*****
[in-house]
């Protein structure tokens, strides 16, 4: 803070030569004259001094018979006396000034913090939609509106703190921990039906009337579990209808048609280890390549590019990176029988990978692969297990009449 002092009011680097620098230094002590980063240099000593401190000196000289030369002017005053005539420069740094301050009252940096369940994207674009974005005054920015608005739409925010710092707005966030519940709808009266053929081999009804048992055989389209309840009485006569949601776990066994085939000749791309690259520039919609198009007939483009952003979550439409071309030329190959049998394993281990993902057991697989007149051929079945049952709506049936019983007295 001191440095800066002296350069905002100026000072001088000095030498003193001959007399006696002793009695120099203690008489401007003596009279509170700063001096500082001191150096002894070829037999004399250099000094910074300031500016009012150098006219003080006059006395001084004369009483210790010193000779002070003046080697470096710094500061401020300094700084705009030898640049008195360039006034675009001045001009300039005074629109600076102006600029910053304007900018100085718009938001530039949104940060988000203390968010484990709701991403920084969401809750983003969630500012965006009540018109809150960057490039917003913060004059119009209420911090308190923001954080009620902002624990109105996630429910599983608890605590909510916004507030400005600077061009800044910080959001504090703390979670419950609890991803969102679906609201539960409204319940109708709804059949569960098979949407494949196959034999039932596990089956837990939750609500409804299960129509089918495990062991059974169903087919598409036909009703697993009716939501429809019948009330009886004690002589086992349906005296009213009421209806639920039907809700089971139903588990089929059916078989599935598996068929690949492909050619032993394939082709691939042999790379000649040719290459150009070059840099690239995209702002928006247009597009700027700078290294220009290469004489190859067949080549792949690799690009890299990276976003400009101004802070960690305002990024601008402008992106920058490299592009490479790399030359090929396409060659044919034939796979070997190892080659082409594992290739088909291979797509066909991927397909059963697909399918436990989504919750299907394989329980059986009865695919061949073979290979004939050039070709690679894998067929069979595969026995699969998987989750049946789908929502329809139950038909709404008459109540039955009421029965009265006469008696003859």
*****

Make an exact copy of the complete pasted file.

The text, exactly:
[in-house]
């Protein structure tokens, strides 16, 4: 803070030569004259001094018979006396000034913090939609509106703190921990039906009337579990209808048609280890390549590019990176029988990978692969297990009449 002092009011680097620098230094002590980063240099000593401190000196000289030369002017005053005539420069740094301050009252940096369940994207674009974005005054920015608005739409925010710092707005966030519940709808009266053929081999009804048992055989389209309840009485006569949601776990066994085939000749791309690259520039919609198009007939483009952003979550439409071309030329190959049998394993281990993902057991697989007149051929079945049952709506049936019983007295 001191440095800066002296350069905002100026000072001088000095030498003193001959007399006696002793009695120099203690008489401007003596009279509170700063001096500082001191150096002894070829037999004399250099000094910074300031500016009012150098006219003080006059006395001084004369009483210790010193000779002070003046080697470096710094500061401020300094700084705009030898640049008195360039006034675009001045001009300039005074629109600076102006600029910053304007900018100085718009938001530039949104940060988000203390968010484990709701991403920084969401809750983003969630500012965006009540018109809150960057490039917003913060004059119009209420911090308190923001954080009620902002624990109105996630429910599983608890605590909510916004507030400005600077061009800044910080959001504090703390979670419950609890991803969102679906609201539960409204319940109708709804059949569960098979949407494949196959034999039932596990089956837990939750609500409804299960129509089918495990062991059974169903087919598409036909009703697993009716939501429809019948009330009886004690002589086992349906005296009213009421209806639920039907809700089971139903588990089929059916078989599935598996068929690949492909050619032993394939082709691939042999790379000649040719290459150009070059840099690239995209702002928006247009597009700027700078290294220009290469004489190859067949080549792949690799690009890299990276976003400009101004802070960690305002990024601008402008992106920058490299592009490479790399030359090929396409060659044919034939796979070997190892080659082409594992290739088909291979797509066909991927397909059963697909399918436990989504919750299907394989329980059986009865695919061949073979290979004939050039070709690679894998067929069979595969026995699969998987989750049946789908929502329809139950038909709404008459109540039955009421029965009265006469008696003859």